Referring to a reconstructed photograph by the artist Jeff Wall, entitled Dead Troops Talk, Sontag asserts: “one can fantasize that the soldiers might turn and talk to us. But no one is looking out of the picture […]. The dead are supremely uninterested in the living: in those who took their lives; in witnesses – and in us” (2003: 125). Similarly, Butler writes in relation to the Abu Ghraib photographs: “the names and faces aren’t ours to know and affirming this cognitive limit is affirming the humanity that has escaped the visual control of the photograph. To expose the victims further would be to reiterate the crime” (2009: 95). Both claims foreclose the possibility that victims may in fact be interested in us; that is, that they might want their photographs taken or identities revealed, as well as the thought that they do not perceive this to be undignified.


Furthermore, the notion that vulnerability and dignity might in fact be deemed compatible is completely overlooked. What if there is not some level of vulnerability beyond which individuals lose their humanity? And instead, the human capacity to be extremely vulnerable is re-conceptualized as one of the traits that we value most about ourselves and others? In Vulnerability and Dignity, the philosopher George W. Harris does just that.  He argues that Kant fails to take into consideration that if one source of our vulnerability to integral stress is the care we afford to ourselves and others, then it would seem that we ascribe intrinsic worth to our non-rational tendencies. Harris defines “integral stress” as situations in which deeply held commitments central to a person’s integrity are seriously threatened. This being the case, our susceptibility to breakdowns can be seen to be “dignity conferring in itself” (1997: 65).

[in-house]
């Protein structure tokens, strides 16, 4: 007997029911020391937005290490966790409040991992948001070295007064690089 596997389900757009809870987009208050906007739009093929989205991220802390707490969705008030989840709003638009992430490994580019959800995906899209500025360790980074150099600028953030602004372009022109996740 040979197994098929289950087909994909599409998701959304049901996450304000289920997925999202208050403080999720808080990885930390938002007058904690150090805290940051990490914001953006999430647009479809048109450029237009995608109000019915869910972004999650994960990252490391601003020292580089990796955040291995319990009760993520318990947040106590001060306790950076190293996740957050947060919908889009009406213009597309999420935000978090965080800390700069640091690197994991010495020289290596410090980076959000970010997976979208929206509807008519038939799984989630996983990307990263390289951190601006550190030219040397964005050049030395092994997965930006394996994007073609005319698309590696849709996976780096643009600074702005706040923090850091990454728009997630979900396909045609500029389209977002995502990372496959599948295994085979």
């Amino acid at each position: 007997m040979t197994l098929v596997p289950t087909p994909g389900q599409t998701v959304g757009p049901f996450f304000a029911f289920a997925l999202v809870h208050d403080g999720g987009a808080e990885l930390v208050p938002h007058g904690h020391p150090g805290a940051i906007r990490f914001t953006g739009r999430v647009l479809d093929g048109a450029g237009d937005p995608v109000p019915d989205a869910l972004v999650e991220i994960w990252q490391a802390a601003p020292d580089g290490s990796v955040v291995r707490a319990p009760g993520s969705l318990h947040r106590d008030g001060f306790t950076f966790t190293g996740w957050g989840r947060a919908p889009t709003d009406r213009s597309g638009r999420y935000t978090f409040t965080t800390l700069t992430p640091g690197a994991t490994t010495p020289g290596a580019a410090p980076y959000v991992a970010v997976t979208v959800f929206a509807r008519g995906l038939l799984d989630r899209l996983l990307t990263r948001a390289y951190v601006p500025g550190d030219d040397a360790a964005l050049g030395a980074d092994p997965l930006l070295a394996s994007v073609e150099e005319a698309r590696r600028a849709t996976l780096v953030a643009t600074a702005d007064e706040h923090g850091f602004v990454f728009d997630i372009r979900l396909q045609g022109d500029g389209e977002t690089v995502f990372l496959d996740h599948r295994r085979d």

A conception of dignity that, like Harris’, has its basis in vulnerability is important for human rights, because of the emphasis it places on empathetic relations. Conceiving of all people as dependent beings embedded in relations of care means that the visibly vulnerable can no longer be viewed as pitiable. It works to challenge the normalisation of autonomy and rationality, which posit the powerless as abnormal and blames them for not doing more to help themselves (Kittay, 2002: 268). In turn, it works to remove the shame that the spectator feels when looking at images of unredeemable suffering, and ensures that victims are not denied recognition solely on this basis.

I want to end by affirming the need for further work that both scrutinizes and counters the pervasive tendency to interpret dignity in adversity in terms of resistance or stoicism. Locating the dignity of the vulnerable in the intrinsic value we attribute to our caring relations with others is just one way of doing this. However, it remains to be seen how such a theory can attain cultural currency given the persistence of the cult of autonomy within Western political philosophy in general, and photographic criticism in particular.

Meet the author

Taif Alkhudary holds a first-class BA in History of Art from UCL and was awarded a distinction from the LSE for her Human Rights MSc. She is currently a legal trainee at the Alkarama Foundation, focusing on issues of enforced disappearance, arbitrary detention, torture and extrajudicial killings in the MENA region. She tweets @ALKTaif.